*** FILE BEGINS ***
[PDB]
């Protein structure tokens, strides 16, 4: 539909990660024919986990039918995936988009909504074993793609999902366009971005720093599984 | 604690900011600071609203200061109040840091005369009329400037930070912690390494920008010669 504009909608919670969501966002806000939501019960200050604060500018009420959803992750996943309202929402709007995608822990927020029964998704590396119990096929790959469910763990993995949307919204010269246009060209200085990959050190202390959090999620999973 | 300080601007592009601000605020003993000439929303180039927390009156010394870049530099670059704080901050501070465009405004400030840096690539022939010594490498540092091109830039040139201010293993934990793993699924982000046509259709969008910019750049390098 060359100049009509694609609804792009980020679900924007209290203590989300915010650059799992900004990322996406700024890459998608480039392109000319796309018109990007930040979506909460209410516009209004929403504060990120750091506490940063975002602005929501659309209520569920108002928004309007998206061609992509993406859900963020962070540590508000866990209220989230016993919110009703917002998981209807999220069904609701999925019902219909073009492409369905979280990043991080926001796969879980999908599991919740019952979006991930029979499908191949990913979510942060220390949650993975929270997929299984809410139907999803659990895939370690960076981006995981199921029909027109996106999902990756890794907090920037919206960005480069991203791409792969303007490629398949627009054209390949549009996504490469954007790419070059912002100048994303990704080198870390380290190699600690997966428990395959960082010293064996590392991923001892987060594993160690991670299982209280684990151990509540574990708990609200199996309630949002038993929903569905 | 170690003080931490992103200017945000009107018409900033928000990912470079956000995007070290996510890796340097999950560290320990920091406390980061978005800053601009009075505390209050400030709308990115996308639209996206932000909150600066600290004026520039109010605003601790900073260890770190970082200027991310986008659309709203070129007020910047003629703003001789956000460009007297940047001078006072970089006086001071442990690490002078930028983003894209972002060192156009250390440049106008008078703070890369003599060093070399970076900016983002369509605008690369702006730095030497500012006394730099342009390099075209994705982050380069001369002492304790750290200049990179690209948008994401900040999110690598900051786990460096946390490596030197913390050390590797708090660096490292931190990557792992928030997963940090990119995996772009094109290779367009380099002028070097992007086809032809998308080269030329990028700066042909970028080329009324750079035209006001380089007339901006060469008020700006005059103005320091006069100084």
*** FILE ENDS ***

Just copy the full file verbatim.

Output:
[PDB]
């Protein structure tokens, strides 16, 4: 539909990660024919986990039918995936988009909504074993793609999902366009971005720093599984 | 604690900011600071609203200061109040840091005369009329400037930070912690390494920008010669 504009909608919670969501966002806000939501019960200050604060500018009420959803992750996943309202929402709007995608822990927020029964998704590396119990096929790959469910763990993995949307919204010269246009060209200085990959050190202390959090999620999973 | 300080601007592009601000605020003993000439929303180039927390009156010394870049530099670059704080901050501070465009405004400030840096690539022939010594490498540092091109830039040139201010293993934990793993699924982000046509259709969008910019750049390098 060359100049009509694609609804792009980020679900924007209290203590989300915010650059799992900004990322996406700024890459998608480039392109000319796309018109990007930040979506909460209410516009209004929403504060990120750091506490940063975002602005929501659309209520569920108002928004309007998206061609992509993406859900963020962070540590508000866990209220989230016993919110009703917002998981209807999220069904609701999925019902219909073009492409369905979280990043991080926001796969879980999908599991919740019952979006991930029979499908191949990913979510942060220390949650993975929270997929299984809410139907999803659990895939370690960076981006995981199921029909027109996106999902990756890794907090920037919206960005480069991203791409792969303007490629398949627009054209390949549009996504490469954007790419070059912002100048994303990704080198870390380290190699600690997966428990395959960082010293064996590392991923001892987060594993160690991670299982209280684990151990509540574990708990609200199996309630949002038993929903569905 | 170690003080931490992103200017945000009107018409900033928000990912470079956000995007070290996510890796340097999950560290320990920091406390980061978005800053601009009075505390209050400030709308990115996308639209996206932000909150600066600290004026520039109010605003601790900073260890770190970082200027991310986008659309709203070129007020910047003629703003001789956000460009007297940047001078006072970089006086001071442990690490002078930028983003894209972002060192156009250390440049106008008078703070890369003599060093070399970076900016983002369509605008690369702006730095030497500012006394730099342009390099075209994705982050380069001369002492304790750290200049990179690209948008994401900040999110690598900051786990460096946390490596030197913390050390590797708090660096490292931190990557792992928030997963940090990119995996772009094109290779367009380099002028070097992007086809032809998308080269030329990028700066042909970028080329009324750079035209006001380089007339901006060469008020700006005059103005320091006069100084």